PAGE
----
“We were trying to do quality versus quantity”: Challenges and opportunities at the intersection of standardized and personalized social care in community health centers
SSM - Qualitative Research in Health
A growing number of clinics are adopting standardized “social risk” screening and referral programs with the goal of mitigating adversities that negatively influence patients’ health. We examined efforts to integrate social risk programs into community health centers (CHCs) providing primary care services in Oregon. CHCs participated in either one or both of two large initiatives aiming to embed standardized social risk screening and referral procedures. We conducted 42 semi-structured interviews with clinicians, managers and staff at 12 clinics affiliated with five CHCs to understand implementation processes and roadblocks. Thematic analysis drew on Normalization Process Theory (NPT) to elucidate the dynamic, interactional nature of efforts to integrate a complex sociotechnical intervention. We found that standardized social care was anticipated to align well with institutional commitments and priorities. However, competing priorities, staff turnover, and uncertainties about roles and responsibilities contributed to difficulties sustaining support among staff. Although participating clinics found benefits and challenges in adopting standardized social care practices, the new tools were often modified or abandoned in order to preserve the advantages of already-embedded social care practices. Across clinics, the relationship between standardized procedures, and existing social care activities, played an important role in patterns of adoption, non-adoption and adaptation, with standardized tools often experienced as undermining more relational, team-based social care. As screening and referral platforms are taken up by community health centers, the locally specific and largely undocumented forms of social care developed by clinics need to be better understood and accounted for in large-scale implementation efforts.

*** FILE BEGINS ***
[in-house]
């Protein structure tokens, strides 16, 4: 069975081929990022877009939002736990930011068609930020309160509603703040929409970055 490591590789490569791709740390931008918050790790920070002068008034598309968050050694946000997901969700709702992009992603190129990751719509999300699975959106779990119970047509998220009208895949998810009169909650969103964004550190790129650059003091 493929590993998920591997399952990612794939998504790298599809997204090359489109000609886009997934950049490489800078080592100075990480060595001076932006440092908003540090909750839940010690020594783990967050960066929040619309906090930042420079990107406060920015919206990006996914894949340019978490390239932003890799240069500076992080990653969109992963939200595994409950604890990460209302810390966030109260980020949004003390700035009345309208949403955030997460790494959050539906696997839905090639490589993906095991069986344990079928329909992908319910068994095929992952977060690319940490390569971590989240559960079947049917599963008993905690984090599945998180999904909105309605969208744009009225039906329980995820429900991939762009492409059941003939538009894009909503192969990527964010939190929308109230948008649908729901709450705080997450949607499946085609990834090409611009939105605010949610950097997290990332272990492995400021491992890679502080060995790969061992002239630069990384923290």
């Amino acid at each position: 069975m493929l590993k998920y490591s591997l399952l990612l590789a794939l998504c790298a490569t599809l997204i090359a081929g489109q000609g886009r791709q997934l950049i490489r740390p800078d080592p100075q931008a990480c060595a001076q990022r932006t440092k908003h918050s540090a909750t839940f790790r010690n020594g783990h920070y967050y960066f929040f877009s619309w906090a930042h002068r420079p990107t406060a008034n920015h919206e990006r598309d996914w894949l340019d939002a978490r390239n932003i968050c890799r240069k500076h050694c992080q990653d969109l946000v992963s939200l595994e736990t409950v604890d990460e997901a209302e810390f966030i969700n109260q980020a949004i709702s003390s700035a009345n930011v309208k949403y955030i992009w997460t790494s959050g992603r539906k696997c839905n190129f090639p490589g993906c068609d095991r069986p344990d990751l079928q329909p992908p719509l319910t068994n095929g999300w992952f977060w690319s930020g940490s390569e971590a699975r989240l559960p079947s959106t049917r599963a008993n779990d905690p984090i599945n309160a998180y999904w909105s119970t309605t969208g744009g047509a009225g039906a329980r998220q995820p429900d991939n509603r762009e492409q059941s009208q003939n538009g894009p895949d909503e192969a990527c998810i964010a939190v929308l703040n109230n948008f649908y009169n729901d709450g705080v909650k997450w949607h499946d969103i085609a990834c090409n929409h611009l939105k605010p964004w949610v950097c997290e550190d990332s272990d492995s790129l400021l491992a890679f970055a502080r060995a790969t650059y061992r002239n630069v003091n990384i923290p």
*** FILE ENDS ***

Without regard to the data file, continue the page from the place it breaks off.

Ackerman SL, Wing H, Aceves B, Pisciotta M, Hessler D, Gottlieb LM. “We were trying to do quality versus quantity”: challenges and opportunities at the intersection of standardized and personalized social care in community health centers. SSM - Qualitative Research in Health. 2023;3:100267. DOI:https://doi.org/10.1016/j.ssmqr.2023.100267.